If you continue without changing your settings, we’ll assume you’re happy to receive all cookies from the BMA website. Find out more about cookies
When you visit any web site, it may store or retrieve information on your browser, mostly in the form of cookies. This information might be about you, your preferences or your device and is mostly used to make the site work as you expect it to. The information does not usually directly identify you, but it can give you a more personalised web experience.
Because we respect your right to privacy, you can choose not to allow some types of cookies. Click on the different category headings to find out more and change our default settings. However, blocking some types of cookies may impact your experience of the site and the services we are able to offer.
These cookies are necessary for the website to function and cannot be switched off in our systems. They are usually only set in response to actions made by you which amount to a request for services, such as setting your privacy preferences, logging in or filling in forms.
You can set your browser to block or alert you about these cookies, but some parts of the site will not then work. These cookies do not store any personally identifiable information.
These cookies are required
These cookies allow us to know which pages are the most and least popular and see how visitors move around the site. All information we collect is anonymous unless you actively provide personal information to us.
If you do not allow these cookies we will not know when you have visited our site, and will not be able to monitor its performance.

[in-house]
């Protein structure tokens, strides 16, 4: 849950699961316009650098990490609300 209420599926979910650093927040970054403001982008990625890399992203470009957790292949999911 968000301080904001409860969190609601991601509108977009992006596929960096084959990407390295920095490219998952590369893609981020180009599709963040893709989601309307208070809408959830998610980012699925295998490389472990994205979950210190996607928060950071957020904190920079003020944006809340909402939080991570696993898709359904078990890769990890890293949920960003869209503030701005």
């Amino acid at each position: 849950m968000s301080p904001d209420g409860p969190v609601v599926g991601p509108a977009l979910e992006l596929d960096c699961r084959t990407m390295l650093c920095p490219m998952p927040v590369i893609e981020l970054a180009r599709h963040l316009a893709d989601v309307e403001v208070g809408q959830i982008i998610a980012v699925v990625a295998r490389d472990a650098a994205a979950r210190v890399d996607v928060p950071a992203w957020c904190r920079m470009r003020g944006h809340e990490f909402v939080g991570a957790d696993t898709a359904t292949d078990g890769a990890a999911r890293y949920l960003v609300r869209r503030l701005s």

These cookies allow a website to remember choices you make (such as your user name, language or the region you're in) and tailor the website to provide enhanced features and content for you.
For example, they can be used to remember certain log-in details, changes you've made to text size, font and other parts of pages that you can customise. They may also be used to provide services you've asked for such as watching a video or commenting on a blog. These cookies may be used to ensure that all our services and communications are relevant to you. The information these cookies collect cannot track your browsing activity on other websites.
Without these cookies, a website cannot remember choices you've previously made or personalise your browsing experience meaning you would have to reset these for every visit. In addition, some functionality may not be available if this category is switched off.
Our websites sometimes integrate with other companies’ sites. For example, we integrate with social networking sites such as Twitter and Facebook, to make it easier for you to share what you have read. These sites place their own cookies on your browser as a result of us including their icons and ‘like’ or ‘share’ buttons on our sites.
Dr Keir Lewis, Associate Professor, College of Medicine, Swansea University and Associate Dean for Academic Careers, Wales explains.
The Wales Clinical Academic Track (WCAT) fellowship programme, was launched in August 2009. WCAT fellowships are run through clinical fellowship training positions in Academic Medicine & Dentistry. They are a collaboration between the Wales Deanery and the major universities in Wales (Bangor, Cardiff, Glyndwr and Swansea) in association and receiving ring-fenced funding from Welsh Government.
Each WCAT Clinical Fellowship provides training from entry (at CT1/ST1 or above) through to competency based CCT. The scheme provides a balance between clinical and academic training. It includes a salary funded 3-year PhD Training Fellowship and a period of clinical training with protected academic time (0.2 WTE) in the latter clinical training years.